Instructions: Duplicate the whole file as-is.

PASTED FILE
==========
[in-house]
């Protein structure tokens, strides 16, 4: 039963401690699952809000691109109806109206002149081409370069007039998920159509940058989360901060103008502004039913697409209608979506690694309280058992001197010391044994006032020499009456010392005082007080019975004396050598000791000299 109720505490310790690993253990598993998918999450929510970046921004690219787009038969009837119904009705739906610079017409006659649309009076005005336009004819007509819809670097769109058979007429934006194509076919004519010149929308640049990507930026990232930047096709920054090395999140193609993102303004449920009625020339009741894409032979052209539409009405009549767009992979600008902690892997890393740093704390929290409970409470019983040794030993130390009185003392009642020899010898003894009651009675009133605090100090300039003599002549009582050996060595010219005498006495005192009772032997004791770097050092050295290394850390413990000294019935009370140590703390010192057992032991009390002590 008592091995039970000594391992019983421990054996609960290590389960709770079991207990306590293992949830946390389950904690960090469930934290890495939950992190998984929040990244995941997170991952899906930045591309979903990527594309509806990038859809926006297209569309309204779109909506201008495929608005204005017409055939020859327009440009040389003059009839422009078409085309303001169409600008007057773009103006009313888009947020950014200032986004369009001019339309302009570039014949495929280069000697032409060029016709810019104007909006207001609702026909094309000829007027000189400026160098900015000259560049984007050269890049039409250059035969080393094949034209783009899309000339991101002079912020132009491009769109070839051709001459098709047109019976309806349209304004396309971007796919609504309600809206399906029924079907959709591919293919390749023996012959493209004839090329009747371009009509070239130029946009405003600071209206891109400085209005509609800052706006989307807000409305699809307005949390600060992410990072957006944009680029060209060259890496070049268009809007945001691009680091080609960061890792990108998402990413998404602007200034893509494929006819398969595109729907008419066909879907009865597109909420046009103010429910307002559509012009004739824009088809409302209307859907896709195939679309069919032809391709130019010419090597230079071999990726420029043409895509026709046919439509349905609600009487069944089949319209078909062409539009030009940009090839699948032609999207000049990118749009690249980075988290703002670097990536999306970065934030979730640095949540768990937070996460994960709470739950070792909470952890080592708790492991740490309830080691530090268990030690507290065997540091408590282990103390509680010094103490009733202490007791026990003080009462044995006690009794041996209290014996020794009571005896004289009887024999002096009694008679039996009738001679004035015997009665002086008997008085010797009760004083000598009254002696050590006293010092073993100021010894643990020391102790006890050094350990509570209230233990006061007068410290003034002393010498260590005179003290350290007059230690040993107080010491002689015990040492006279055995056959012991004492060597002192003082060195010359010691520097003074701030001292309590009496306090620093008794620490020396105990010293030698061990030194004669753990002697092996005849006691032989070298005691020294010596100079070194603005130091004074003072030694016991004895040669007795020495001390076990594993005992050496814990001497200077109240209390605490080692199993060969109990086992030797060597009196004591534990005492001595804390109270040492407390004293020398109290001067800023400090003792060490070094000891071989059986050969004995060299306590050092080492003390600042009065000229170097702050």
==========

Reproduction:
[in-house]
């Protein structure tokens, strides 16, 4: 039963401690699952809000691109109806109206002149081409370069007039998920159509940058989360901060103008502004039913697409209608979506690694309280058992001197010391044994006032020499009456010392005082007080019975004396050598000791000299 109720505490310790690993253990598993998918999450929510970046921004690219787009038969009837119904009705739906610079017409006659649309009076005005336009004819007509819809670097769109058979007429934006194509076919004519010149929308640049990507930026990232930047096709920054090395999140193609993102303004449920009625020339009741894409032979052209539409009405009549767009992979600008902690892997890393740093704390929290409970409470019983040794030993130390009185003392009642020899010898003894009651009675009133605090100090300039003599002549009582050996060595010219005498006495005192009772032997004791770097050092050295290394850390413990000294019935009370140590703390010192057992032991009390002590 008592091995039970000594391992019983421990054996609960290590389960709770079991207990306590293992949830946390389950904690960090469930934290890495939950992190998984929040990244995941997170991952899906930045591309979903990527594309509806990038859809926006297209569309309204779109909506201008495929608005204005017409055939020859327009440009040389003059009839422009078409085309303001169409600008007057773009103006009313888009947020950014200032986004369009001019339309302009570039014949495929280069000697032409060029016709810019104007909006207001609702026909094309000829007027000189400026160098900015000259560049984007050269890049039409250059035969080393094949034209783009899309000339991101002079912020132009491009769109070839051709001459098709047109019976309806349209304004396309971007796919609504309600809206399906029924079907959709591919293919390749023996012959493209004839090329009747371009009509070239130029946009405003600071209206891109400085209005509609800052706006989307807000409305699809307005949390600060992410990072957006944009680029060209060259890496070049268009809007945001691009680091080609960061890792990108998402990413998404602007200034893509494929006819398969595109729907008419066909879907009865597109909420046009103010429910307002559509012009004739824009088809409302209307859907896709195939679309069919032809391709130019010419090597230079071999990726420029043409895509026709046919439509349905609600009487069944089949319209078909062409539009030009940009090839699948032609999207000049990118749009690249980075988290703002670097990536999306970065934030979730640095949540768990937070996460994960709470739950070792909470952890080592708790492991740490309830080691530090268990030690507290065997540091408590282990103390509680010094103490009733202490007791026990003080009462044995006690009794041996209290014996020794009571005896004289009887024999002096009694008679039996009738001679004035015997009665002086008997008085010797009760004083000598009254002696050590006293010092073993100021010894643990020391102790006890050094350990509570209230233990006061007068410290003034002393010498260590005179003290350290007059230690040993107080010491002689015990040492006279055995056959012991004492060597002192003082060195010359010691520097003074701030001292309590009496306090620093008794620490020396105990010293030698061990030194004669753990002697092996005849006691032989070298005691020294010596100079070194603005130091004074003072030694016991004895040669007795020495001390076990594993005992050496814990001497200077109240209390605490080692199993060969109990086992030797060597009196004591534990005492001595804390109270040492407390004293020398109290001067800023400090003792060490070094000891071989059986050969004995060299306590050092080492003390600042009065000229170097702050």